# Solving a nonlinear equation for one of variables with the help of a computer algebra system

Are there any solutions out there that can take a wide variety of equations with variables, like the one below, and transpose or isolate variables to other sides of the equation automatically?

For example, imagine having to transpose the variable "g" (gravity) to be by itself on the left of the equation, I'm just looking for a program or online tool to do this automatically.

Perhaps Wolfram Alpha or Mathematica can do this?

Note to SE people: I tried to use the tag "transposition" but it wasn't available, couldn't think of any other tags. UPDATE: It appears that Wolfram Alpha has a Solve command for this (thanks Lord_Farin), even though many math books, math teachers, and math websites refer to this practice as "changing the subject of a formula" and "transposing" it seems to be the same thing as "solving for a variable."

The only issue now is that Wolfram Alpha gives funky results, for example if you punch in this: original equation you get a very odd answer from Wolfram Alpha. If you change the x2-x1 and y2-y1 stuff to just "x" and "y" (I tried using delta symbol to represent "change in x or y" but it was still a weird answer) you get a clean answer like this. Does anyone know why this happens or how to better write equations for Wolfram Alpha?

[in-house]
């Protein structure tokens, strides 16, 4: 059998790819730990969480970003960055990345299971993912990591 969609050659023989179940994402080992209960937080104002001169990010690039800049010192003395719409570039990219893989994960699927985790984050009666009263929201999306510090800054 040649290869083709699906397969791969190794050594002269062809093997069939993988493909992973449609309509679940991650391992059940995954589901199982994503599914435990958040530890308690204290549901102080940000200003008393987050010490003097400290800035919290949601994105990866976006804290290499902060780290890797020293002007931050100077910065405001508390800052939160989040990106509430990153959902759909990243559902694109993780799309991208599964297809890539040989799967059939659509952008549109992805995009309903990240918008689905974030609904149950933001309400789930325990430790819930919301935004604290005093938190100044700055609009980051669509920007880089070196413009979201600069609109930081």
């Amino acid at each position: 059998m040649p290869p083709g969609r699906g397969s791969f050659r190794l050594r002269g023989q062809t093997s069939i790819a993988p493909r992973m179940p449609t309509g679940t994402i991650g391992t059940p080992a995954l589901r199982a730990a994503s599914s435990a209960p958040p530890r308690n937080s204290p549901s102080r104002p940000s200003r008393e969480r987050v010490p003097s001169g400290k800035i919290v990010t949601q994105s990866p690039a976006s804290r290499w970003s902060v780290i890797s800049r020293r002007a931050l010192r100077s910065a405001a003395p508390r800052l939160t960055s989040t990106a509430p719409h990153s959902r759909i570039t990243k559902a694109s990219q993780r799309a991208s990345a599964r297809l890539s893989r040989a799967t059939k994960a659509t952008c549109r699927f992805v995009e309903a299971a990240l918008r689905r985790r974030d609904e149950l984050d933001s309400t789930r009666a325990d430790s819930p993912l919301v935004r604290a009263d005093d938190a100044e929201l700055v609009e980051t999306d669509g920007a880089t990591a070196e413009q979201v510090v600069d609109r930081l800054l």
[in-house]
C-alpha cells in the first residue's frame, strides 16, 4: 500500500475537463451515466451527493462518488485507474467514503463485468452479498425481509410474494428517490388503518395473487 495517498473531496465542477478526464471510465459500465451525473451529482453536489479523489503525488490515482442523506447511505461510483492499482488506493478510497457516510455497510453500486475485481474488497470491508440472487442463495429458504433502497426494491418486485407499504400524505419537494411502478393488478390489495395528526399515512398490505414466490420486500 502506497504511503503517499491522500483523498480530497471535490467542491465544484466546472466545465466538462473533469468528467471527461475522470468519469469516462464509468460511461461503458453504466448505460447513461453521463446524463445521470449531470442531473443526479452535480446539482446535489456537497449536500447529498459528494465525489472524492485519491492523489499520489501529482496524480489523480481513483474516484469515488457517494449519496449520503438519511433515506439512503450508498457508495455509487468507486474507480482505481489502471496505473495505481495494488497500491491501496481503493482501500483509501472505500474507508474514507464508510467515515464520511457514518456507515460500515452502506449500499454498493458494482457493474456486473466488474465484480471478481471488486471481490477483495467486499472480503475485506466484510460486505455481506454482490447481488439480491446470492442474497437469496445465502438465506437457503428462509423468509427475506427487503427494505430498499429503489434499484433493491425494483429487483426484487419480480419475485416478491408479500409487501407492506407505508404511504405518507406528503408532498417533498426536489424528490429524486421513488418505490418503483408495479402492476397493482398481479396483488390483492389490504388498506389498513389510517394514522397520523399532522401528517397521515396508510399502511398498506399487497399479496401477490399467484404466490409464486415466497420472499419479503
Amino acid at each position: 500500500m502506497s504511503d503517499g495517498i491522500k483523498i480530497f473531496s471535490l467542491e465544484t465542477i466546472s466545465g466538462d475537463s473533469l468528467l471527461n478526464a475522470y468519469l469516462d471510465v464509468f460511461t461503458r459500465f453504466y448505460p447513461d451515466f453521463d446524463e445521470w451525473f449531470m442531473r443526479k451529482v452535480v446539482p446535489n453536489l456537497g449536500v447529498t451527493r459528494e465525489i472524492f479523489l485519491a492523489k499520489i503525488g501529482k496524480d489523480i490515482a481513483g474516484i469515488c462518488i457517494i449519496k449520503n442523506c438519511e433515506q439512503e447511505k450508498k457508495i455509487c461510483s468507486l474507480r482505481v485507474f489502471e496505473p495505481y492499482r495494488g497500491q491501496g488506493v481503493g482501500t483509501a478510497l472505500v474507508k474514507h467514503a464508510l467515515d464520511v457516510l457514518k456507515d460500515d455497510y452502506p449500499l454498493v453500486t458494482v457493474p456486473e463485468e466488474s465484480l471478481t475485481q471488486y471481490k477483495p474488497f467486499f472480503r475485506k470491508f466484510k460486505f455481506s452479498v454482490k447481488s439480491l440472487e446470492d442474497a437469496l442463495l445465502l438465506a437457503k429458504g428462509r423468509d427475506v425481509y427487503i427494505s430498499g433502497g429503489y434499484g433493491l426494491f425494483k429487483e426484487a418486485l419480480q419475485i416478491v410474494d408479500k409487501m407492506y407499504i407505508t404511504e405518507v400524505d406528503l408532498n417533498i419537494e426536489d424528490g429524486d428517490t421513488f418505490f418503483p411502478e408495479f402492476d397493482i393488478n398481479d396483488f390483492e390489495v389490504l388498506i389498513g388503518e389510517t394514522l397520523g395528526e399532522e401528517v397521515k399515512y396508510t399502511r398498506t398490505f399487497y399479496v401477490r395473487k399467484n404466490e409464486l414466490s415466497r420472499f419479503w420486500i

• You mean to solve for $g$? Mathematica has the Solve command for this. – Lord_Farin Apr 13 '13 at 10:29
• reference.wolfram.com/mathematica/ref/Transpose.html this link is about transposition in wolfram but I though it's nothing like you want. – Lrrr Apr 13 '13 at 10:34
• I've responded to you in an edit of my original post, Lord_Farin, thank you – Luke Allen Apr 13 '13 at 10:52
• There's nothing odd in that result, it's equivalent. You'd just need to simplify it (Simplify or FullSimplify in Mathematica) – Ruslan Apr 13 '13 at 11:38

var('v0, g, x1, x2, y1, y2, theta')

That's it. Actually, I put latex() around the solve command to get a code I could copy-paste here:
$$g = -\frac{2 \, {\left(v_{0}^{2} y_{1} \cos\left(\theta\right)^{2} - v_{0}^{2} y_{2} \cos\left(\theta\right)^{2} + v_{0}^{2} x_{1} \tan\left(\theta\right) - v_{0}^{2} x_{2} \tan\left(\theta\right)\right)}}{x_{1}^{2} - 2 \, x_{1} x_{2} + x_{2}^{2}}$$